From Victorian Peace Network:
A year ago, on 20 March 2003, devastating aerial bombing heralded an illegal, and unnecessary war on the people of Iraq. A year later, the war and the killing goes on. On 20 March 2004, people around the world will rally in a Global Day of Action to say no to the continuing occupation of Iraq by the United States and its allies, including Australia.
With over 800 Australian soldiers still deployed, we share responsibility for the mounting death toll and the chaos in Iraq. Hospital, schools, water and electricity are in a critical mess, and unemployment is estimated at between 50 and 80 per cent, far worse than before this war. Depleted uranium may affect the health of succeeding generations in Iraq.
George Bush’s advisers had for a decade planned this war for oil. President Bush signed a formal order for war in February 2002. Weapons of mass destruction was a deception – an excuse because even Bush’s allies did not want to publicly support his real motive of regime change .
Saddam Hussein has been removed from power at the cost of almost ten thousand Iraqi civilian lives, the ruination of the economy, and the destruction of previously accepted standards of international law, especially the inadmissibility of nations invading other nations unless under immediate threat. Meanwhile other despots considered friends of the United States, from Burma to Saudi Arabia, from Uzbekistan to Pakistan, are armed and supported.
Today, the people of Iraq are subjected to an illegal occupation by the invading forces, protecting the interests of corporations who are benefiting from the privatisation of Iraq’s economy – a policy supported by the American-appointed puppet government without any right of the people of Iraq to say whether they want their economy sold to foreigners!
The military occupation of Iraq, and opposition to the occupation, have exacerbated regional and ethnic tensions that may degenerate into a full-scale civil war. The people of Iraq want democracy, yet late last year the US occupation authorities refused resources to conduct a census, the basis for new electoral rolls. Now they say elections can’t be held because there are no rolls! They talk democracy, but the occupation forces have opposed every concrete proposal for elections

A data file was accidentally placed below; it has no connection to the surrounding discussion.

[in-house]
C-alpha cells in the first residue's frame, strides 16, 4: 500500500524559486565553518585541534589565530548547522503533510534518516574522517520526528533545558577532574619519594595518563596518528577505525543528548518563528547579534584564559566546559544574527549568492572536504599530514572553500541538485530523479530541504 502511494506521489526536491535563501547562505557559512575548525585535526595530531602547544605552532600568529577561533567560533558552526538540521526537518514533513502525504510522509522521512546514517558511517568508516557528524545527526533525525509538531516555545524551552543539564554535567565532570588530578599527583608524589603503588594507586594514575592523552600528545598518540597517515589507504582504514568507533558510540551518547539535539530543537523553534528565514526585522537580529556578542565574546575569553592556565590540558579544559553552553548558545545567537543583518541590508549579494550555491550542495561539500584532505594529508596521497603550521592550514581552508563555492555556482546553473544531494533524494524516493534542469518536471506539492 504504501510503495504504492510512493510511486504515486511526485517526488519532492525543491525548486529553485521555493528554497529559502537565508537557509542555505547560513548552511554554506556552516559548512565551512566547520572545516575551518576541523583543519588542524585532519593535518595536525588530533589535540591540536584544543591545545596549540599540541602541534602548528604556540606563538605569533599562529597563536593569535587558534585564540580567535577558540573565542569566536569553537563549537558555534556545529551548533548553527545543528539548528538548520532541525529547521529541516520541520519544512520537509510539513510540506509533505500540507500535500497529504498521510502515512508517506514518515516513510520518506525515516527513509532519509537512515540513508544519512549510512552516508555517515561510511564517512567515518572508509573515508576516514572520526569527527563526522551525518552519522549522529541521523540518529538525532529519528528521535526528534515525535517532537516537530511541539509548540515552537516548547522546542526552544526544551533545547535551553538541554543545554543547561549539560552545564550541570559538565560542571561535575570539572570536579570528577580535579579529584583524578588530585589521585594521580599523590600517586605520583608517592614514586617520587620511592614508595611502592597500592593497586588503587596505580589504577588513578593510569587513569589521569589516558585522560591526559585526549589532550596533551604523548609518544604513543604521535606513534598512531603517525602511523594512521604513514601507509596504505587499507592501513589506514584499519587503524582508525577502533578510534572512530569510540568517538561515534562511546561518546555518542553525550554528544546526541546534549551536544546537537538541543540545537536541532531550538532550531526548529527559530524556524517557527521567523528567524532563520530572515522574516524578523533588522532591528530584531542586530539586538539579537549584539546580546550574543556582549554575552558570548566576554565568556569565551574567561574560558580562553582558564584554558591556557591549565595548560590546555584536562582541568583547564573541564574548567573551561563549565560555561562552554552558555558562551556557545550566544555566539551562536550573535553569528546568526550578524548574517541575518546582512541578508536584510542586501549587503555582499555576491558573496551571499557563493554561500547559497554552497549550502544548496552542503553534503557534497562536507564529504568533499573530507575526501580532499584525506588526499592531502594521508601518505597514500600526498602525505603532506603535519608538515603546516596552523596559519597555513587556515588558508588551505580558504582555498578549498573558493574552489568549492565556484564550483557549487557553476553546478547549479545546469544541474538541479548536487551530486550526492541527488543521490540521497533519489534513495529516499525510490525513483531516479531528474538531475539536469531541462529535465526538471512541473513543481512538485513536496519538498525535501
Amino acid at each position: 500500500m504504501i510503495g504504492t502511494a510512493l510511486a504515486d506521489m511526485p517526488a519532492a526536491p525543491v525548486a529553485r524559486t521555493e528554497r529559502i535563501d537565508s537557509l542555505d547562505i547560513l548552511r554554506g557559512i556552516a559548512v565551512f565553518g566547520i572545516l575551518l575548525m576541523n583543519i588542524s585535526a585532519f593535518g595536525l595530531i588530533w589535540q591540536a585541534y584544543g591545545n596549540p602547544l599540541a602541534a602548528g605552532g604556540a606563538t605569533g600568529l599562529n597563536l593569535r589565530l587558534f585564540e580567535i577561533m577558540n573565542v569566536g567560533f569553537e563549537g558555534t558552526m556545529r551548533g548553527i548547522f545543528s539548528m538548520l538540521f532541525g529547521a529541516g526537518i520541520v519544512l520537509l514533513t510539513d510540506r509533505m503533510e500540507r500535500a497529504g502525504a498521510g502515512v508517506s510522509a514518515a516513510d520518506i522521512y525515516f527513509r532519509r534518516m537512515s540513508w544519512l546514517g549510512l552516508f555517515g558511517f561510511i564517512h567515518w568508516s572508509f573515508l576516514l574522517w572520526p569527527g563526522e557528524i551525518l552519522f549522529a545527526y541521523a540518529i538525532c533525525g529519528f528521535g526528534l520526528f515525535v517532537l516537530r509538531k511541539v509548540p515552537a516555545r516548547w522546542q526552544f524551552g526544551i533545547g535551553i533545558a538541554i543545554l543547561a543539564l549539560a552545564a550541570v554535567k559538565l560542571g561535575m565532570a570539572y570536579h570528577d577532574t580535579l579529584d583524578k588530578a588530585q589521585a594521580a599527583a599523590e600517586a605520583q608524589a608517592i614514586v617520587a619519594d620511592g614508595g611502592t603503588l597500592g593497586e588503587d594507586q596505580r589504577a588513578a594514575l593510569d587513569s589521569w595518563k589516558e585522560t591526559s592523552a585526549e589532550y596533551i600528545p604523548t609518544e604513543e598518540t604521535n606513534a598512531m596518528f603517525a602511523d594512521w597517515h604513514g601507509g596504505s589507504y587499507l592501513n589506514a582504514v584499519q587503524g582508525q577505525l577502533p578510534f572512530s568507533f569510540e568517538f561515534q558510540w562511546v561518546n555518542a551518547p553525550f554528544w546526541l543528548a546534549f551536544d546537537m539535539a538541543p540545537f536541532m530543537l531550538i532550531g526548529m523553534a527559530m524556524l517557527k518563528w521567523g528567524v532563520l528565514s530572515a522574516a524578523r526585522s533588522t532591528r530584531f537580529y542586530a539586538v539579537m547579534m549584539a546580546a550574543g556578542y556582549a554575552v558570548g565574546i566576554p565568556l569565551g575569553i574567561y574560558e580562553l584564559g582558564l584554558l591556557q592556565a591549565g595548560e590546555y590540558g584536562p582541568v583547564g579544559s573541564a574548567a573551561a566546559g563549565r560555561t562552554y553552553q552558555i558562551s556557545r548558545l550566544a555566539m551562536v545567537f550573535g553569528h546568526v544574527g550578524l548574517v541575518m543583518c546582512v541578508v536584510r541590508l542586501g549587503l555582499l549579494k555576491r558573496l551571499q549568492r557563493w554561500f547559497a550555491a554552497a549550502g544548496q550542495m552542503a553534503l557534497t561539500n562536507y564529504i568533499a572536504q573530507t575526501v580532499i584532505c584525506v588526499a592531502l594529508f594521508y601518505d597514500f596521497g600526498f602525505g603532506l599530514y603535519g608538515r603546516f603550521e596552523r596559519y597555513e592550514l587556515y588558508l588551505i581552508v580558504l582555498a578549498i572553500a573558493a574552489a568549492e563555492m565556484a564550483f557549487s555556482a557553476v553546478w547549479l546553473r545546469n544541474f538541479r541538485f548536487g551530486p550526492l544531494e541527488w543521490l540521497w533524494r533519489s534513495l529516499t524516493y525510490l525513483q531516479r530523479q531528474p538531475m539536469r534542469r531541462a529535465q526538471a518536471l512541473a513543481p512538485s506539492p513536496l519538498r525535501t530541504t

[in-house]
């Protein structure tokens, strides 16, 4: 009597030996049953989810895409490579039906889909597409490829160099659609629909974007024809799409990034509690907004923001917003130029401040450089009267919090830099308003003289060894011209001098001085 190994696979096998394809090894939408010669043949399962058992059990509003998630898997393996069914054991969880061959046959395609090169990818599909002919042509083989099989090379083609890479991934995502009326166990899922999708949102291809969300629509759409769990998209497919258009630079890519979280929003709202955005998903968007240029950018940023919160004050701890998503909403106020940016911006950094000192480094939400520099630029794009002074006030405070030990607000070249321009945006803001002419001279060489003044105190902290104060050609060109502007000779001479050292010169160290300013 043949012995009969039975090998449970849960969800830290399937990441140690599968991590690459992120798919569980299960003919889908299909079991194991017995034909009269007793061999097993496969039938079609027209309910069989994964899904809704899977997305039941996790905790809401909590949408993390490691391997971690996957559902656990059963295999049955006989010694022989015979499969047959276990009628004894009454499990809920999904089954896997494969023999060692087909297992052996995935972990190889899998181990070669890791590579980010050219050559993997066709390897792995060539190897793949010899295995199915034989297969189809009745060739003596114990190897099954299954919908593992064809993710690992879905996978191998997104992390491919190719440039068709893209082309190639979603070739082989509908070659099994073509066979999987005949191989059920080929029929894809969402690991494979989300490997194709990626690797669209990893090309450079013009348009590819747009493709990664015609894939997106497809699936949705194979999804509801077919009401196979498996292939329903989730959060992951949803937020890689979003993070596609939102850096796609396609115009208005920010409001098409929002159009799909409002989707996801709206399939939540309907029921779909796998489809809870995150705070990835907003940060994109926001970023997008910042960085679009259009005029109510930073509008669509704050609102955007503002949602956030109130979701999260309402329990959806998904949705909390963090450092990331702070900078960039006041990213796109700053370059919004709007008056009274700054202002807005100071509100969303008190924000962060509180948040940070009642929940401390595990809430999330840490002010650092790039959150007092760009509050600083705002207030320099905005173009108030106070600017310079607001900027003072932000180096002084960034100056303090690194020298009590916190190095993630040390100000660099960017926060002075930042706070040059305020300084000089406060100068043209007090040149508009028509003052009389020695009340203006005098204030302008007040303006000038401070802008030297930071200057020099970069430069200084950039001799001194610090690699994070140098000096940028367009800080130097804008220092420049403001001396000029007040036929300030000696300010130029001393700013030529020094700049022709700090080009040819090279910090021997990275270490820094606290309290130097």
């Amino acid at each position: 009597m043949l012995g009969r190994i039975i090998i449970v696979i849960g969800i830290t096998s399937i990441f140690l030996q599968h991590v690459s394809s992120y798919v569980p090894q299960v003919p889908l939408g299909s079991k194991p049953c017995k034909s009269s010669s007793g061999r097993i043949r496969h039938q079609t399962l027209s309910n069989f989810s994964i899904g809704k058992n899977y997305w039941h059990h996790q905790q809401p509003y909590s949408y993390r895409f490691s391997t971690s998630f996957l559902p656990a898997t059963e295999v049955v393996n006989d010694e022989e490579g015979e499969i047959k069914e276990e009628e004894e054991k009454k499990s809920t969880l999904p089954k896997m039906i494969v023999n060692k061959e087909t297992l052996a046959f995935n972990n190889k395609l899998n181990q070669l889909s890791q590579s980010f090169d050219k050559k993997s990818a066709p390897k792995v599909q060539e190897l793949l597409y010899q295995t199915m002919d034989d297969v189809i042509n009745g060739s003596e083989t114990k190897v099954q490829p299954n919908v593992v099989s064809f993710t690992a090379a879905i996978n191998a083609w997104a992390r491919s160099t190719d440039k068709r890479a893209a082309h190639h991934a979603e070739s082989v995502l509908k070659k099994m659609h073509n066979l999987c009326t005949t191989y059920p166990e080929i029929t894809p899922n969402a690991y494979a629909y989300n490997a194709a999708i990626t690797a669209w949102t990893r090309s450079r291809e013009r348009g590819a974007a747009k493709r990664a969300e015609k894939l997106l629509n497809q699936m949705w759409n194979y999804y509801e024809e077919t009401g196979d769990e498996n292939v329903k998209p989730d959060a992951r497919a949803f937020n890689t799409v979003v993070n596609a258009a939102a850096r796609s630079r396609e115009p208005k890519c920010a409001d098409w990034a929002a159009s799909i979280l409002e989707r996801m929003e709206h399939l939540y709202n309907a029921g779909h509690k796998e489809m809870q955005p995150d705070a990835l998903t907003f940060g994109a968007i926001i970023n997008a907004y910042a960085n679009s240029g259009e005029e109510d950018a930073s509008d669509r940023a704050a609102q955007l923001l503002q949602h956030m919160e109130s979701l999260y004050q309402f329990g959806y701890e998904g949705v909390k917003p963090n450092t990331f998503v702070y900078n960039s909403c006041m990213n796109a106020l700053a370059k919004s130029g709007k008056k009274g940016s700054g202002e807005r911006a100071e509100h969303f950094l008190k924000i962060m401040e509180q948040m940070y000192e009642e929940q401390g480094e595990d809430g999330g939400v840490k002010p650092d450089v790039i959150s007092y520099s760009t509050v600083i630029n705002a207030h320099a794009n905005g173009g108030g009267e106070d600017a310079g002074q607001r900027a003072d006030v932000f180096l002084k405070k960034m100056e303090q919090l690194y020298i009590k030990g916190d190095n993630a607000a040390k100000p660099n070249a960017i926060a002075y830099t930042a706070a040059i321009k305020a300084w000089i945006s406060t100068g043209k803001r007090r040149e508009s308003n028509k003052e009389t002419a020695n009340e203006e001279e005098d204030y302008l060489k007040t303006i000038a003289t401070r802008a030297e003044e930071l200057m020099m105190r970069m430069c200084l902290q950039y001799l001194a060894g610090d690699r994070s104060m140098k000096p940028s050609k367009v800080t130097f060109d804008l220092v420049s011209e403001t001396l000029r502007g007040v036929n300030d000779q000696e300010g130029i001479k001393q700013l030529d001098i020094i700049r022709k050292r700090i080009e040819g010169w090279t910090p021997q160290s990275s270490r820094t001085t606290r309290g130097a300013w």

sooner rather than later, instead pushing on with plans for tribal appointments and indirect committees!
The Victorian Peace Network believes that the people of Iraq have the right to determine their own future, free of outside influence. Its time to end the occupation, which is the cause of Iraq’s present catastrophe and not its solution.
Join us on March 20 to call for democracy, justice and peace in Iraq.
[The website of the Victorian Peace Network, as already mentioned, is no longer online, but is archived in part here. Reports on Melbourne Indymedia and ABC Online have not proved recoverable at time of this posting. There is, however, a brief mention of the Melbourne rally in a survey of the day’s actions by Pip Hinman in Green Left Weekly.]
One of the speakers at the Melbourne rally was Terry Hicks, father of David Hicks, who is currently being held by the US in their concentration camp at Guantanamo Bay, Cuba. As reported in The Age (Sunday 21 March, page 10), Mr Hicks told how his son was being denied access to sunlight and allowed only two 15-minute exercise periods a week in the lead-up to eventual laying of charges against him.
At the Treasury Gardens there was a flag burning (opinions divided about this):
But some voiced their position in other ways:
Next to the Socialist Worker stall there was an open invitation to knock Howard off his pedestal with a well-aimed kick of a beachball: